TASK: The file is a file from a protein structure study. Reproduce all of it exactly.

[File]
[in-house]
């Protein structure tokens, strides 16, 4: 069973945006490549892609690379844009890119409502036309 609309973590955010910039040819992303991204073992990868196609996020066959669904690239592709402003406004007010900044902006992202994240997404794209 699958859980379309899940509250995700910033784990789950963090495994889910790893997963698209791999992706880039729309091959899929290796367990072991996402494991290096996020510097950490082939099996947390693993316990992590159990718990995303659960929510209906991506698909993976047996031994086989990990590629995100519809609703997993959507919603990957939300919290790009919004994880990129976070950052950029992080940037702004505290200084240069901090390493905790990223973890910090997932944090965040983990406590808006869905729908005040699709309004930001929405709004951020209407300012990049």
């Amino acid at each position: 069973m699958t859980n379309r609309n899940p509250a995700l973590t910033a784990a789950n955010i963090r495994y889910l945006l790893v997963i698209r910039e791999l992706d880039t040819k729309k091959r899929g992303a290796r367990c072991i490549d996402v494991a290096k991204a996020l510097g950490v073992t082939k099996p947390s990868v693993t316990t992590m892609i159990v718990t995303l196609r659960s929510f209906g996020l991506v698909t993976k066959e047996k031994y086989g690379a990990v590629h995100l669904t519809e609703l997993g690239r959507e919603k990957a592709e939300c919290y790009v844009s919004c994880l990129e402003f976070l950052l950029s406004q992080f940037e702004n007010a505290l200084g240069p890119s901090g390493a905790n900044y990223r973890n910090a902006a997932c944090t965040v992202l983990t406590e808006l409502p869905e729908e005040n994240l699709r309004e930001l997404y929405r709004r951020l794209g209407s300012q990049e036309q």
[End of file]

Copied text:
[in-house]
């Protein structure tokens, strides 16, 4: 069973945006490549892609690379844009890119409502036309 609309973590955010910039040819992303991204073992990868196609996020066959669904690239592709402003406004007010900044902006992202994240997404794209 699958859980379309899940509250995700910033784990789950963090495994889910790893997963698209791999992706880039729309091959899929290796367990072991996402494991290096996020510097950490082939099996947390693993316990992590159990718990995303659960929510209906991506698909993976047996031994086989990990590629995100519809609703997993959507919603990957939300919290790009919004994880990129976070950052950029992080940037702004505290200084240069901090390493905790990223973890910090997932944090965040983990406590808006869905729908005040699709309004930001929405709004951020209407300012990049």
């Amino acid at each position: 069973m699958t859980n379309r609309n899940p509250a995700l973590t910033a784990a789950n955010i963090r495994y889910l945006l790893v997963i698209r910039e791999l992706d880039t040819k729309k091959r899929g992303a290796r367990c072991i490549d996402v494991a290096k991204a996020l510097g950490v073992t082939k099996p947390s990868v693993t316990t992590m892609i159990v718990t995303l196609r659960s929510f209906g996020l991506v698909t993976k066959e047996k031994y086989g690379a990990v590629h995100l669904t519809e609703l997993g690239r959507e919603k990957a592709e939300c919290y790009v844009s919004c994880l990129e402003f976070l950052l950029s406004q992080f940037e702004n007010a505290l200084g240069p890119s901090g390493a905790n900044y990223r973890n910090a902006a997932c944090t965040v992202l983990t406590e808006l409502p869905e729908e005040n994240l699709r309004e930001l997404y929405r709004r951020l794209g209407s300012q990049e036309q």